This is the only brand I trust and this is the only one I use. I actually don’t know the brand, I just know it by the yellow plastic container. (Yes I have tried black beans in cans and tetras, they’re all crappy.) I read the writings on the packaging (which is very rare) and it actually says there the brand. And it did not change my life.
And of course, the meat.
And the thing that makes Map Tofu really a Szechuan dish…
If you think they look like shriveled flower buds, it’s because they are. They are no way related to black or white peppers.
I am convinced that these are actually Szechuan Peppercorns (pink peppercorns) but the greatest quality of this kind of pepper aside from its aroma is the numbing effect to your tongue which makes it perfect to pair with intensely spicy dishes. Though honestly, I don’t feel any. SO I guess I’m still lacking here. Nevertheless, it’s still the said ingredient.
As I said earlier, cooking this is very simple. Even a monkey can cook this! Or a pig.
Just saute all the ingredients together, minus the tofu.
Add water until it boils.
And add cornstarch to thicken it.
While my wok was boiling, I spent a good 15 mins searching for the damn box of cornstarch. Until I just gave up and decided to turn the flame down and run to the nearest grocery at 9:30 pm. Who wouldn’t?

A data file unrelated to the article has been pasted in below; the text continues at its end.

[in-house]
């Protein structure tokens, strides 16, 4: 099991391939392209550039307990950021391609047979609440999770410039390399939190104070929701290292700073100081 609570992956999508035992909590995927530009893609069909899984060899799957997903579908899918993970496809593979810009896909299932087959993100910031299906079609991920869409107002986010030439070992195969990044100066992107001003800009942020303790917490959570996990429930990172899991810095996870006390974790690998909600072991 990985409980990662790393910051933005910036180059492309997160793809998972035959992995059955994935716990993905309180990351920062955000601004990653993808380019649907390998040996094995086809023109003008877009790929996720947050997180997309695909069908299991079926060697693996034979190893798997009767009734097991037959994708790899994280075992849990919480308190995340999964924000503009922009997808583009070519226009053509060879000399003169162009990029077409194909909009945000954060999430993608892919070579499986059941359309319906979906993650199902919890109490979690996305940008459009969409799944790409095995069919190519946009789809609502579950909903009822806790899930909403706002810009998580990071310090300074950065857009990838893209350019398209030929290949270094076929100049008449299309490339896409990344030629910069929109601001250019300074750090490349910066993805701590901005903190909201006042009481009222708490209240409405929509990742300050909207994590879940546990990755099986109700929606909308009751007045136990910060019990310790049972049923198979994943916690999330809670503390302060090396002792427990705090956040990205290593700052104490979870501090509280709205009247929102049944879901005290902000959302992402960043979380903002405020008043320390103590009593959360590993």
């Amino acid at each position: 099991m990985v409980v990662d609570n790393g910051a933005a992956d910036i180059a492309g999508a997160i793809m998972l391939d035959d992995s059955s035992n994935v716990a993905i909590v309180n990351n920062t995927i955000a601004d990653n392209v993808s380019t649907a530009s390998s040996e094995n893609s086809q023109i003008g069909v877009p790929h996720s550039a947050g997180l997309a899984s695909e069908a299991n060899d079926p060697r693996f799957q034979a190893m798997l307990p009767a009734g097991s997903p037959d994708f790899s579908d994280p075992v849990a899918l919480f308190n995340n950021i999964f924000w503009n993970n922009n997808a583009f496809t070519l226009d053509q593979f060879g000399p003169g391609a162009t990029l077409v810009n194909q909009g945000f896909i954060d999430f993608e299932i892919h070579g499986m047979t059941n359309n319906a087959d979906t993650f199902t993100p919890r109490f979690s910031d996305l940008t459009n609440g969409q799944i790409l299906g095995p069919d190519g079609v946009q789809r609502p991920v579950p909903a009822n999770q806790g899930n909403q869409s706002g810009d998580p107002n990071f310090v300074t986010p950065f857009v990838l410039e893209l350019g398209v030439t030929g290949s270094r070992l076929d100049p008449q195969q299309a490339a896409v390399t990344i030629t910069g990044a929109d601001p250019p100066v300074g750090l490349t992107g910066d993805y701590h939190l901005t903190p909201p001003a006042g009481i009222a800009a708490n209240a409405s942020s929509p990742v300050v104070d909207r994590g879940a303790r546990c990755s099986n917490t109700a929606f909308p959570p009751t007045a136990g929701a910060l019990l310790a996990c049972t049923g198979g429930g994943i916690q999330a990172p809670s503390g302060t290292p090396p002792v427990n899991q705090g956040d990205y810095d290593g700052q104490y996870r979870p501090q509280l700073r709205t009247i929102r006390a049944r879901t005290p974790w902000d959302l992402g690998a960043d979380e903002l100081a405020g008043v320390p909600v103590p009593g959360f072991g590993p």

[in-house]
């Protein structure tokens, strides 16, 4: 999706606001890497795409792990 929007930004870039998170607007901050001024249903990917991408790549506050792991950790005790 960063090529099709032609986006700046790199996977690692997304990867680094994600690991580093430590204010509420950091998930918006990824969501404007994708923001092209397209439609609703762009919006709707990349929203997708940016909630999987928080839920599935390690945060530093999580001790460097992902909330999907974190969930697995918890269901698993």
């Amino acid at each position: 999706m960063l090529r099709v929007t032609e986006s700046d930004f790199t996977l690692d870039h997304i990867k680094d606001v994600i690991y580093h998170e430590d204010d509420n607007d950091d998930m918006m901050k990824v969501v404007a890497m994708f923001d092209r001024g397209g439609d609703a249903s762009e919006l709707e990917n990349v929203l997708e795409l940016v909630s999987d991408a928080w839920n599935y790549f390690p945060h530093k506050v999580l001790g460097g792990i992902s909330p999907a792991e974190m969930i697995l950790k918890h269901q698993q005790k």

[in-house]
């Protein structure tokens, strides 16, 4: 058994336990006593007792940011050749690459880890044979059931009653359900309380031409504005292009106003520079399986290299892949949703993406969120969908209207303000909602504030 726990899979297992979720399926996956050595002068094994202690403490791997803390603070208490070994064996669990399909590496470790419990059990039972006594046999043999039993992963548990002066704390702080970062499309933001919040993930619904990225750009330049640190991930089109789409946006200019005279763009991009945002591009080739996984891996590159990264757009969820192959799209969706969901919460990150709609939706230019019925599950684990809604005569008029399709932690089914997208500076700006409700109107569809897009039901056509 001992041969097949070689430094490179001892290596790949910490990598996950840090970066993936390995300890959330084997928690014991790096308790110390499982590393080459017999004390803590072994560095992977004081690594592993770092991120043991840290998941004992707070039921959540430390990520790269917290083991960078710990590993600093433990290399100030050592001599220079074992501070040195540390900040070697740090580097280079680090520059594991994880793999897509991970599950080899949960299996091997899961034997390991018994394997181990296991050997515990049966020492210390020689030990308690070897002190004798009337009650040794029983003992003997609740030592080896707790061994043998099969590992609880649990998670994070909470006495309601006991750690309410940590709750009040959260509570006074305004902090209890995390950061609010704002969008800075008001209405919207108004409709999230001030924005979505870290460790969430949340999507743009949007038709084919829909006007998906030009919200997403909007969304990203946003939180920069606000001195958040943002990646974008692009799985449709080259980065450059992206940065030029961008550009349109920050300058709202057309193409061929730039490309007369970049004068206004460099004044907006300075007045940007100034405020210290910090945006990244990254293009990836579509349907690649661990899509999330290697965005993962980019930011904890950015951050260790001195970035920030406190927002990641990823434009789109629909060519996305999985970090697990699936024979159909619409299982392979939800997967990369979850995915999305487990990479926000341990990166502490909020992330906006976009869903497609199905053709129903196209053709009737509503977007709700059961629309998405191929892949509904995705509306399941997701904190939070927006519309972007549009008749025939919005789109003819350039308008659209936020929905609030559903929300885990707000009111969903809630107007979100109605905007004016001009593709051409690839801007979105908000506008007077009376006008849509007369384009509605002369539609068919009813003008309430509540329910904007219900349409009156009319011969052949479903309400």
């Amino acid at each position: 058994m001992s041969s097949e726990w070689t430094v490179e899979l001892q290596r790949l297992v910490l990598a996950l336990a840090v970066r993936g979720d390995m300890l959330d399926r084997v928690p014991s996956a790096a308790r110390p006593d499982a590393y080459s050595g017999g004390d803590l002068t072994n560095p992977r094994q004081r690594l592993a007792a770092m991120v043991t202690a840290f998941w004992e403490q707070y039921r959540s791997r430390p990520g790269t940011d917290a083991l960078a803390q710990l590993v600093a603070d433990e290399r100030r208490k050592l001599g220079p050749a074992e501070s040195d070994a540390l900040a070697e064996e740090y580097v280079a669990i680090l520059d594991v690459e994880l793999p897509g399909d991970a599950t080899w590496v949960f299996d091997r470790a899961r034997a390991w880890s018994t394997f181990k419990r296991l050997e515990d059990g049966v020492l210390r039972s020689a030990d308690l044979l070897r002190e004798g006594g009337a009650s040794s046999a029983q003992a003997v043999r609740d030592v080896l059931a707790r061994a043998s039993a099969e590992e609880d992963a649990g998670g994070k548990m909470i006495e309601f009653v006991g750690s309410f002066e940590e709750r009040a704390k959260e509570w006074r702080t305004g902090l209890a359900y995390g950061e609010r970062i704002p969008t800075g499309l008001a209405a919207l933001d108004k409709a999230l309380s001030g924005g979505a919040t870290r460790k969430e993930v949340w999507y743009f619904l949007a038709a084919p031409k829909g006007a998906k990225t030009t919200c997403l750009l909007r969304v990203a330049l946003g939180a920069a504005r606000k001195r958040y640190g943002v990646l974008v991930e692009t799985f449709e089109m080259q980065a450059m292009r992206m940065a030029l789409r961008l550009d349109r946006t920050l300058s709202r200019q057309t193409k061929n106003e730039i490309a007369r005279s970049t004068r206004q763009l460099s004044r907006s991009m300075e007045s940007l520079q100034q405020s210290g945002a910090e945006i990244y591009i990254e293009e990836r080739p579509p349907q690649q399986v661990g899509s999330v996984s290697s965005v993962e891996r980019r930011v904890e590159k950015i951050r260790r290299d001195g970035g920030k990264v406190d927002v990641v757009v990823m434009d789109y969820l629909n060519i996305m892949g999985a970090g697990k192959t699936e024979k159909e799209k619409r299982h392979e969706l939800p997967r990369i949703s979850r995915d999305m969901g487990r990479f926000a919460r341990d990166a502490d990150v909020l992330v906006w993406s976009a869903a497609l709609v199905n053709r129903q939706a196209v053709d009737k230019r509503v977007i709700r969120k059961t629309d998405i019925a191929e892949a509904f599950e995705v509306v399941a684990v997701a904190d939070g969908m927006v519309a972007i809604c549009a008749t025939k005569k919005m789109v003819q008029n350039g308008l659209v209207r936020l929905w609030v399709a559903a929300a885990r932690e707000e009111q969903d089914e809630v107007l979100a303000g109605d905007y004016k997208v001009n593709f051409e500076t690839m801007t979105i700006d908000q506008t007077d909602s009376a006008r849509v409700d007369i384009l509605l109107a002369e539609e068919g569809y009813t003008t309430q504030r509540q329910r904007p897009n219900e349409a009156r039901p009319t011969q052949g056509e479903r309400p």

It’s like you’re taking a shower, you’re already wet when you realized you’re out of soap. Wachugonnado?
So in record time, I ran through roads and dodge cars and jeeps.
Turned up the flame up again and made a slurry (that’s just chef talk for cornstarch and water).
Oh yeah! I the small diced tofu was fried.
Until it reaches golden, crunchy perfection!
I added this in the last minute for it not to soak up much of the sauce. It needs to stay crisp because this is a major player in the texture part of your dish.
Added the large cubed tofu and let it simmer for a minute, turned off the heat and… you be the judge.
Don’t they look great? I just remembered, the reason why I don’t post much stove-top dishes here is because they’re very hard to photograph! Luckily enough, an angel lend me her camera for me to play with! I am now a happy boy! 🙂
But I guess my tummy is happier!